Friday, 21 September 2018

Greece: The Acropolis of Athens and the Acropolis Museum

The Acropolis seen from the Agora

We arrived in Athens last night and our first major piece of tourism was to visit the Acropolis. I have headed this post "The Acropolis of Athens" because it turns out that there are numerous acropolises in Greece - the term means the highest point of a city, a citadel. Athens of course is home to The Acropolis.

We soon realised that because Athens is quite a low-rise city, it is completely dominated by the Acropolis which is visible from almost anywhere. The best view seems to be from the Agora however.

From the coach park you walk uphill through an olive grove ...

 ... and enter the Acropolis via the Beulé Gate. Immediately on the right is the Odeon of Herodes Atticus, which dates from 161 AD; that is, when Greece was under the Roman Empire.. It was destroyed by barbarians (in this case the Heruli) in 267 AD and restored in 1950. It is still used for music concerts.

Further up you reach the entrance to the Acropolis, the Propylaea (the work of the architect Mnesikles, and built 437-32 BC). It is a pinch point and very congested. It is quite hard to make sense of all the columns.

Immediately on the right as you enter is the exquisite temple of Athena Nike (nike means Victory). It was designed by the architect of the Parthenon, Kallikrates, completed in 420 BC and built in Pentelic marble.   There are only four columns at each end (and none on the sides) and unusually they are monolithic, that is they are each made of a single block of stone instead of the usual horizontal drums. There is a rather beautiful frieze below the triangular pediment.

Turning away from the Temple of Athena Nike, you are confronted by the massive Parthenon. It was built in only 15 years between 447 BC and 432 BC and is often described as the most perfect Doric temple ever built. Nowadays, it is still undergoing a process of restoration and has a great deal of scaffolding around it. There is an enormous amount of stone scattered all around, some with beautiful carving.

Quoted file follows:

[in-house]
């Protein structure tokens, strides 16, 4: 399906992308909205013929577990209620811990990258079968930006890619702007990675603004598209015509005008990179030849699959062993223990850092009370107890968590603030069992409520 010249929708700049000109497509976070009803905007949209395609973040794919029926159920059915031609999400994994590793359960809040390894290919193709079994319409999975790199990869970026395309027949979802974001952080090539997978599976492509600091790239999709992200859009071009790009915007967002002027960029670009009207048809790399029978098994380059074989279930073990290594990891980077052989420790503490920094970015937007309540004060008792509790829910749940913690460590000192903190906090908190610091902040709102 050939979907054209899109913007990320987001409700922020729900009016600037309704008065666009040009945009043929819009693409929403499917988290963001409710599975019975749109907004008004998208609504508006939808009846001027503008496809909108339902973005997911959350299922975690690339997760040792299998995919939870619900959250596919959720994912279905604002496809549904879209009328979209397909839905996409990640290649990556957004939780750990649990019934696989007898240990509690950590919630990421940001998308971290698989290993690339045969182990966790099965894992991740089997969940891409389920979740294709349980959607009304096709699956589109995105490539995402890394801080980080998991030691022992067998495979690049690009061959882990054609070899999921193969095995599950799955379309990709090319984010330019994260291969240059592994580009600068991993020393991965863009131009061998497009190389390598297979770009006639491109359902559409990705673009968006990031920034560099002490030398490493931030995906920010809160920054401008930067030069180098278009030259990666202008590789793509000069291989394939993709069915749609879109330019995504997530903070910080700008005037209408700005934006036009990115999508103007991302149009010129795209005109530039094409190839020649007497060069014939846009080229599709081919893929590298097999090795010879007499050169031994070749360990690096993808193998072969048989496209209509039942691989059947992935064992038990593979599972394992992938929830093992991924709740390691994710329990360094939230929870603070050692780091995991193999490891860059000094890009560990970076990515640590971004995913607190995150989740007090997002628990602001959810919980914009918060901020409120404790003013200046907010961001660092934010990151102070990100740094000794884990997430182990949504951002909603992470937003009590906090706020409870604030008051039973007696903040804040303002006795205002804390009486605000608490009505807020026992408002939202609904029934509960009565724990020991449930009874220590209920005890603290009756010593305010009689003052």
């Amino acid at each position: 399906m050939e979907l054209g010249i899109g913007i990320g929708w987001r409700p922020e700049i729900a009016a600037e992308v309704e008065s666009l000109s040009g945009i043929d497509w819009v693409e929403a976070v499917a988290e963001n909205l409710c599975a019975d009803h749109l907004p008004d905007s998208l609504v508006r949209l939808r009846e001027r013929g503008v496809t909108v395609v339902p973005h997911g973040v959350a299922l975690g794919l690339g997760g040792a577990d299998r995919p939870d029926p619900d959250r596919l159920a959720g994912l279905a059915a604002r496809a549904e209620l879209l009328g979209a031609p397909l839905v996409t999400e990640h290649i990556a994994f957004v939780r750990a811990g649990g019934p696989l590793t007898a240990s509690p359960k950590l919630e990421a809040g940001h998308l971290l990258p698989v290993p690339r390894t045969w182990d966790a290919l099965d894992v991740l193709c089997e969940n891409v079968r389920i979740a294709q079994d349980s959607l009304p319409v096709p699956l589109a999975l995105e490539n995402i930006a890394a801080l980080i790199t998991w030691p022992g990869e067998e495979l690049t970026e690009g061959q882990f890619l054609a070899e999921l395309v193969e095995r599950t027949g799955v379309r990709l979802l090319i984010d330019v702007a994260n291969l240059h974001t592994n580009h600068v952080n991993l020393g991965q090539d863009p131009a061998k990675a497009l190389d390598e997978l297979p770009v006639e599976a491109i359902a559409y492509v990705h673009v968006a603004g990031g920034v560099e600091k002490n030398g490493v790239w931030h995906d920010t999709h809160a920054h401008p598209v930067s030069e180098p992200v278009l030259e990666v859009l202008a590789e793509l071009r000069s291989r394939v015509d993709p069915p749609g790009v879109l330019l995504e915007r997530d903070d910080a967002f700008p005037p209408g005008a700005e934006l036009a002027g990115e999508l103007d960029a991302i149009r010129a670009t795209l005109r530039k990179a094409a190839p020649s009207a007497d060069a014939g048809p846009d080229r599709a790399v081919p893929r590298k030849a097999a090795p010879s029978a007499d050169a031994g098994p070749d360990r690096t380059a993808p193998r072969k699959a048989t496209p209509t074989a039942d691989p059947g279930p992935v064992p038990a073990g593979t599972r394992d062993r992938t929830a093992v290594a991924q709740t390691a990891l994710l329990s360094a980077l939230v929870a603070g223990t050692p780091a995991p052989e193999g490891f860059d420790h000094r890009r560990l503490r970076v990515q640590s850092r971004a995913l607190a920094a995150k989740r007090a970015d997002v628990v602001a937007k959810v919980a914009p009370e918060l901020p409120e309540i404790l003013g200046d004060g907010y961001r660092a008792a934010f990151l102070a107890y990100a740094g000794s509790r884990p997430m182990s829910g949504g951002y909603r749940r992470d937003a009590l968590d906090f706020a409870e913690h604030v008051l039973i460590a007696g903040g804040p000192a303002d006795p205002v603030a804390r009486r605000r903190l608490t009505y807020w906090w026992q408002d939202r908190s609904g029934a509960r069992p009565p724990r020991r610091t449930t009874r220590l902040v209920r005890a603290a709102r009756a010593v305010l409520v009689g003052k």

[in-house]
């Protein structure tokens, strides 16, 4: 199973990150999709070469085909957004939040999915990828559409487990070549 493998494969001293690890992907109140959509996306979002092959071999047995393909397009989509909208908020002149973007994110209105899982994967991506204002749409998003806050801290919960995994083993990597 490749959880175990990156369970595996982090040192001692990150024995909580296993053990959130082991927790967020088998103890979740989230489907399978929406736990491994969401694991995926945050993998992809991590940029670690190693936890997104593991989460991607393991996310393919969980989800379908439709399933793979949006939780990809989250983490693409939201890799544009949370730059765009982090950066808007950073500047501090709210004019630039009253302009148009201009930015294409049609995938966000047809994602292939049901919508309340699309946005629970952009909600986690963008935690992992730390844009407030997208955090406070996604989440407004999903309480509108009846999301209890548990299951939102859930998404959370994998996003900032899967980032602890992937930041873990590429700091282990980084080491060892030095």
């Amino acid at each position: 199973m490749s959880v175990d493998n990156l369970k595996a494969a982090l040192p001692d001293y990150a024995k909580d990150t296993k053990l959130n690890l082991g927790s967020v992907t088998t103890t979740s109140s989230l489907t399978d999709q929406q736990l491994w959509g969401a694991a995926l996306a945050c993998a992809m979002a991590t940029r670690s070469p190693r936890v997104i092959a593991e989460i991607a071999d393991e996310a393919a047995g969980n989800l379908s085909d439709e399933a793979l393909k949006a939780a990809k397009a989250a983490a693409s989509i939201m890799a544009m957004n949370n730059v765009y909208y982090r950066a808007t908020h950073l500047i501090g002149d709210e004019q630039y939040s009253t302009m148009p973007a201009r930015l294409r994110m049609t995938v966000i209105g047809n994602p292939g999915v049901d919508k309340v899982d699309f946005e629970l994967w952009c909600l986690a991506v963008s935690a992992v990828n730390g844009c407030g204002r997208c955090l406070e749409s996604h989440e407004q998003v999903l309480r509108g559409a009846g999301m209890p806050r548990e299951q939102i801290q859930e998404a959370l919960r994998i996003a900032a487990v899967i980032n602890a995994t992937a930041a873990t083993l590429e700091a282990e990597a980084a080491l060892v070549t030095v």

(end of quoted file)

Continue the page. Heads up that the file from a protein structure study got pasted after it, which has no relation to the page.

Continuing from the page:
It gradually became clear that the best strategy would be to walk around to the south (?)  and see it from the rear. This offers a much more coherent view and the scaffolding is obscured.

... and the Parthenon Museum  (of which more later).

You can also see the Roman Forum with the wonderful Temple of Hephaestus in the top left. We plan to visit this tomorrow.

The final great building on the Acopolis is the Erechtheion, completed in 406 BC. It was built as a sanctuary for the cults of all the deities ever worshipped in Athens, which explains its odd shape.

Its greatest feature is the caryatids who hold up the roof  - a caryatid is a column sculpted in the form of a woman or girl. (We felt a special affinity with these having enjoyed St Pancras church (1822) in Euston Road in London which has a very similar set, undoubtedly inspired by these.)

We dragged ourselves away from the Acropolis and walked down to the Museum. It is aligned spatially with the Parthenon and inside it has the same number of (steel) columns with the same spacing as in the Parthenon. It is a truly visionary concept. On the top floor the metopes (carved stone panels) are arranged in their original order (having been removed from the Parthenon itself to prevent further deterioration and cleaned up).

Many of these metopes contain sculpture of the highest order and being at a modest height above the floor they are much easier to really appreciate than when they were high up on the temple's exterior.

Finally, on the second floor, we saw the original caryatids from the Erechtheion. They too have been removed for their protection and replaced with replicas.

Conditions: hot and sunny.

Rating: five stars. Truly wonderful!

No comments: